By Frances Leviston
I am making jelly
for my nephew’s fourth birthday party,
any flavour as long as it’s red,
bouncy cubes snipped and stirred into hot water
in a cloudy Pyrex dish,
rediscovering the secret of isinglass,
or is it horse gelatin, while a radio announcer
intimates that certain unpopular
facts about the operations
hitherto repressed, like signs removed
from crossroads and bridges in occupied lands,
can now be revealed, if we just stay tuned.
Party bags designed
to please infants pile on the counter,
too-bright colours, badly made; blue napkins,
party-poppers; my red hands
put cylinders of sausage on cocktail sticks
(these pass for traditions)
and all the time I listen to them talk
fluently about foreknowledge, proactivity, stations.
It is winter,
treacherous to walk.
The children are on their way by now,
adults too, bundled against the promise of snow
and the entertainer, with tricks and jokes
hidden under a blanket in the boot of his Volvo,
limp balloons into which he will blow
his lungs full of ideal animals, practises misdirection.
I chop yellow cheese. Out the kitchen window
the whirligig turns, metal spokes
merciless as diagrams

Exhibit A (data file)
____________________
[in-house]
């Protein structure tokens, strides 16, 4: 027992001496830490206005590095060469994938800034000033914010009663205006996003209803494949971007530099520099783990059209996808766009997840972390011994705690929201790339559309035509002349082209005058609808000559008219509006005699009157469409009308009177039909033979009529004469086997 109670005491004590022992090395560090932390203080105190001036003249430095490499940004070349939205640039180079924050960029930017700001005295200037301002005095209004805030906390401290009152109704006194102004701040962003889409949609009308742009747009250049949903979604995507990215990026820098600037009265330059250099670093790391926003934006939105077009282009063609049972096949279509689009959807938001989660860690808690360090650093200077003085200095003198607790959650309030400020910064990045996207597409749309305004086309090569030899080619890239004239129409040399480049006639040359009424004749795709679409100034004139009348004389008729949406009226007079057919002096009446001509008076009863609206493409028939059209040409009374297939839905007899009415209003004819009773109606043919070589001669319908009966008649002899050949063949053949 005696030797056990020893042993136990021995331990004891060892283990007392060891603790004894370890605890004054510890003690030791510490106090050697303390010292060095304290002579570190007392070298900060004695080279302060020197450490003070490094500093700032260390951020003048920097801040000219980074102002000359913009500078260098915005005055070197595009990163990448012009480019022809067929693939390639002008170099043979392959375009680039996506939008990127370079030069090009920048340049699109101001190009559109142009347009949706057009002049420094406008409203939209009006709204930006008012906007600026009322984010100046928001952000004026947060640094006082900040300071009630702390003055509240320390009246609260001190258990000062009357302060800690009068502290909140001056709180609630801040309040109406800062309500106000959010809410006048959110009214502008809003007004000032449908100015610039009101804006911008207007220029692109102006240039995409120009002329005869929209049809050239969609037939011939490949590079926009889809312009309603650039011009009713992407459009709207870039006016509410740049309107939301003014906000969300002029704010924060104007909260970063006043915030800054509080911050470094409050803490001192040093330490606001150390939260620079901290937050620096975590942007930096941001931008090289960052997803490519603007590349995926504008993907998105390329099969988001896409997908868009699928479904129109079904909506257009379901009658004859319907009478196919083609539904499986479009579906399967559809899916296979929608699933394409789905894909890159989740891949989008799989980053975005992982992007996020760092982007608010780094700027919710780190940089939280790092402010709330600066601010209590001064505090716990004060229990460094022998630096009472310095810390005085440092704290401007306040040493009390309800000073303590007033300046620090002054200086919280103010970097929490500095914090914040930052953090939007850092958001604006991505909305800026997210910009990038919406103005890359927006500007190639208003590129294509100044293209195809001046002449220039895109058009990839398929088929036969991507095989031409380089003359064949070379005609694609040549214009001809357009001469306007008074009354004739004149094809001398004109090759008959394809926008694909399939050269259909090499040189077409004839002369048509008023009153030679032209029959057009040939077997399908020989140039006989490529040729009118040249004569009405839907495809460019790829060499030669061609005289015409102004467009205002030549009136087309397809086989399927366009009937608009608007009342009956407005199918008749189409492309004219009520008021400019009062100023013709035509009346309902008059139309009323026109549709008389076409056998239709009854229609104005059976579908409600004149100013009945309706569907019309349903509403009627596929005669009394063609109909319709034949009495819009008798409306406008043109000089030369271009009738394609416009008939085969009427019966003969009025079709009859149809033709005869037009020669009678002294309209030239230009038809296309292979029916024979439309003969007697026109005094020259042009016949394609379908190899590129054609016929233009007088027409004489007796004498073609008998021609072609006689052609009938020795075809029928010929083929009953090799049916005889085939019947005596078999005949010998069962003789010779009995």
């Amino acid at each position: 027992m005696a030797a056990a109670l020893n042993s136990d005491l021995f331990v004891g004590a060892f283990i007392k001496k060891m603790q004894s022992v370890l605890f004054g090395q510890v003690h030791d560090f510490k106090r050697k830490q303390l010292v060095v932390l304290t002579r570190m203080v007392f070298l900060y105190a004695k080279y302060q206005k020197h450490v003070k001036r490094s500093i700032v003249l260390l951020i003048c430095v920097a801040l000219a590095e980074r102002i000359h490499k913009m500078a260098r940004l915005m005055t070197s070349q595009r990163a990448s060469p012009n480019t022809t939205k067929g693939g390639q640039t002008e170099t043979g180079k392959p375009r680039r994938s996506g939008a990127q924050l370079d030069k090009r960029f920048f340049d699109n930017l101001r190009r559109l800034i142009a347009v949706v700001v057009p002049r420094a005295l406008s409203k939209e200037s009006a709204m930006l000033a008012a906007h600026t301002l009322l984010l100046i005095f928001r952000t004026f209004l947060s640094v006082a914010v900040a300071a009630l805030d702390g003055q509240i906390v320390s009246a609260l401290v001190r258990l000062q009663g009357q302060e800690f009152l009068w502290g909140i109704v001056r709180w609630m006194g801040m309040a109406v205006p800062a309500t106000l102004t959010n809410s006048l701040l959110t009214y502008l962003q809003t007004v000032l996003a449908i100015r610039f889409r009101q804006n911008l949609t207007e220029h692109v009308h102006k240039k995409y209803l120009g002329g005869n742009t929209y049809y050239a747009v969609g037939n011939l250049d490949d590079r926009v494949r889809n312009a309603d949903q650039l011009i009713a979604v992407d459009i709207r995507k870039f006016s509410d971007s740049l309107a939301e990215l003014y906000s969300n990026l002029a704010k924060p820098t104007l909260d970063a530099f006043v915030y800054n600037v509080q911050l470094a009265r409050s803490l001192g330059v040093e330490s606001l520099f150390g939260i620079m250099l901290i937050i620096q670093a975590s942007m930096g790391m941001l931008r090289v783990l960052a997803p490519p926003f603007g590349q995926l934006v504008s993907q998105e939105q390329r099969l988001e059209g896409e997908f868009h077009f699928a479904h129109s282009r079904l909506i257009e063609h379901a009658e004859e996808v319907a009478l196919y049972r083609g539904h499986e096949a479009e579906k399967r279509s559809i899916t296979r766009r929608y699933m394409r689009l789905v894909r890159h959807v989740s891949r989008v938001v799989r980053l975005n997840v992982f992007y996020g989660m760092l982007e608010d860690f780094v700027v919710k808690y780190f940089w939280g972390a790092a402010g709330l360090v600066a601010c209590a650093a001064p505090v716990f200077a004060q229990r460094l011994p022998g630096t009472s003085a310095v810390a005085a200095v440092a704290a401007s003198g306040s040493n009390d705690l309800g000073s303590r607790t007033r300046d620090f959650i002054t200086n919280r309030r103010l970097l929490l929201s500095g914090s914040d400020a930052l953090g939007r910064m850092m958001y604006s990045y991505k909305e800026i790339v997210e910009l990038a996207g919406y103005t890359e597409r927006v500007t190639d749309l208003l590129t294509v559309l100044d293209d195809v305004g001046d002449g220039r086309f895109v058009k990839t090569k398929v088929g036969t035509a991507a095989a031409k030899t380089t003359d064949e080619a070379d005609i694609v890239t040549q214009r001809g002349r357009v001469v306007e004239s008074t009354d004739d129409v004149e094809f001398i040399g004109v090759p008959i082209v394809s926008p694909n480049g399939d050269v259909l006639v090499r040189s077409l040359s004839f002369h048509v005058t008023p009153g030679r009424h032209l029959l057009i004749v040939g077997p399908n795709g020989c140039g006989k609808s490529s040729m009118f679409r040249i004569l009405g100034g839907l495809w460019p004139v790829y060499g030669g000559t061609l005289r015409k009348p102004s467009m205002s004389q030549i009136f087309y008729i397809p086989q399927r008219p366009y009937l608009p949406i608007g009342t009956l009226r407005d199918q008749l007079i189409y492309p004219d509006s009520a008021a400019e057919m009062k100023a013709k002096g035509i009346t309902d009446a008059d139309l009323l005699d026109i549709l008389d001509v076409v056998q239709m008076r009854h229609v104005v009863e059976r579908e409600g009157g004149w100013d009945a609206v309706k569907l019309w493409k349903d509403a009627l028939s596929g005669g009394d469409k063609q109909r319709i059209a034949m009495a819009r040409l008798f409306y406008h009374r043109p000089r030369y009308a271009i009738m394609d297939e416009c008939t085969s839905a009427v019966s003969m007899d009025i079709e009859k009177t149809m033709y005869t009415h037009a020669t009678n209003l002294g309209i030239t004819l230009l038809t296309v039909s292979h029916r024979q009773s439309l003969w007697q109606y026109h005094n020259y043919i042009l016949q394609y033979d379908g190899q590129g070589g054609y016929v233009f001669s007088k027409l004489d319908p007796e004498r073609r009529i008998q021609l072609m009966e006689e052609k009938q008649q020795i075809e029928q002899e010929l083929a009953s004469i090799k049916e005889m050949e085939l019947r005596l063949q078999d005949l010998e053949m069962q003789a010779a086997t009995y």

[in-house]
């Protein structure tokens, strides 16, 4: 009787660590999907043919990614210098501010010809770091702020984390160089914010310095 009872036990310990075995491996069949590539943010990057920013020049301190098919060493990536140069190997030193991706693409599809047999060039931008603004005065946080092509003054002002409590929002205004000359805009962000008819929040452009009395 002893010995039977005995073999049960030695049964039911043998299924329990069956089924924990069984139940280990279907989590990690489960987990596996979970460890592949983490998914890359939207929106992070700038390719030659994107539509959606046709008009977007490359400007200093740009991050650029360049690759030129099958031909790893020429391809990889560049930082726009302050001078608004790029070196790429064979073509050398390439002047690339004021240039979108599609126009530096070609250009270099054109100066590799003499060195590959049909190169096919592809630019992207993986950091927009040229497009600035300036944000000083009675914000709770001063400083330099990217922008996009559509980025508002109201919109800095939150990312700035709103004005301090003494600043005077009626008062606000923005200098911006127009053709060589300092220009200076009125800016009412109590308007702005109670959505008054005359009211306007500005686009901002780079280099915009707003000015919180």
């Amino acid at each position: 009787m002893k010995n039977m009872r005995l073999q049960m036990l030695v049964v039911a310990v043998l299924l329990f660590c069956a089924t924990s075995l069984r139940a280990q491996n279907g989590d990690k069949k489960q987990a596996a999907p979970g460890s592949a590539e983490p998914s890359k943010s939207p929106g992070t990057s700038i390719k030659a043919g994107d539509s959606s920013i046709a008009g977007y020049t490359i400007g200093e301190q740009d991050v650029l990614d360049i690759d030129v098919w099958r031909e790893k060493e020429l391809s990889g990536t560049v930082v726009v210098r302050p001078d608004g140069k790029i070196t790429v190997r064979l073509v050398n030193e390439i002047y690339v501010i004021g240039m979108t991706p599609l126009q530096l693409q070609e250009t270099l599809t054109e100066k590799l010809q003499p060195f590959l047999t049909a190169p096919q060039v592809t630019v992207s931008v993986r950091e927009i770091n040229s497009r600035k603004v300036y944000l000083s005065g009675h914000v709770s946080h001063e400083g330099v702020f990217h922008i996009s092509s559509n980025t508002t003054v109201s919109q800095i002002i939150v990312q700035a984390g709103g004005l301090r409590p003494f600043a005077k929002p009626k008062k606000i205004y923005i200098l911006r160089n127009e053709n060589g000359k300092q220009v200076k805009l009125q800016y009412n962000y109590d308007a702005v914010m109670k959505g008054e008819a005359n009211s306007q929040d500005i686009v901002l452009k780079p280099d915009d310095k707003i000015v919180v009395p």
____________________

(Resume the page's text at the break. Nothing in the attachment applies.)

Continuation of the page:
cutting the air
no clothing softens, tiny gems
icing the nodes where their lines intersect.
Every extant leaf is fixed
with glitter where the glue’s dried clear.
From Frances Leviston's Dylan Thomas Prize nominated collection Disinformation.
In her keenly-anticipated second book Leviston addresses one of the key questions of the age: how have we come to know what we think we know?
In this title poem, a woman preparing for a child's birthday party suddenly glimpses the invisible screen of false data behind which she lives - and her own complicity in its power. Disinformation challenges us to rescue our idea of identity from the mass of glib truth and persistent falsehood - and proposes how we might begin to think of poetry itself as a means to that end.
Find out more about all the titles on the 2016 International Dylan Thomas Prize longlist here.
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